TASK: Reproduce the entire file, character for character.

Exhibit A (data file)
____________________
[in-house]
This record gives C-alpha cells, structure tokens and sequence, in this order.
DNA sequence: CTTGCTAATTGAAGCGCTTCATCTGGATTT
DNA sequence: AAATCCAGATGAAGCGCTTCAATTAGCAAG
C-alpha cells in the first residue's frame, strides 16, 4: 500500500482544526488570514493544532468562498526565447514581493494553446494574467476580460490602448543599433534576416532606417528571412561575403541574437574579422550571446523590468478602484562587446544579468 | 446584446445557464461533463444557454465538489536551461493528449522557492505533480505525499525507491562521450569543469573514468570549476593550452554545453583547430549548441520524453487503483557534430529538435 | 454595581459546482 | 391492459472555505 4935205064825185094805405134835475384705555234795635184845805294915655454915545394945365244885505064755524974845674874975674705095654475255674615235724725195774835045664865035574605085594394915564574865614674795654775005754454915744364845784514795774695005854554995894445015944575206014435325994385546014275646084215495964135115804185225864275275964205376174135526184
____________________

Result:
[in-house]
This record gives C-alpha cells, structure tokens and sequence, in this order.
DNA sequence: CTTGCTAATTGAAGCGCTTCATCTGGATTT
DNA sequence: AAATCCAGATGAAGCGCTTCAATTAGCAAG
C-alpha cells in the first residue's frame, strides 16, 4: 500500500482544526488570514493544532468562498526565447514581493494553446494574467476580460490602448543599433534576416532606417528571412561575403541574437574579422550571446523590468478602484562587446544579468 | 446584446445557464461533463444557454465538489536551461493528449522557492505533480505525499525507491562521450569543469573514468570549476593550452554545453583547430549548441520524453487503483557534430529538435 | 454595581459546482 | 391492459472555505 4935205064825185094805405134835475384705555234795635184845805294915655454915545394945365244885505064755524974845674874975674705095654475255674615235724725195774835045664865035574605085594394915564574865614674795654775005754454915744364845784514795774695005854554995894445015944575206014435325994385546014275646084215495964135115804185225864275275964205376174135526184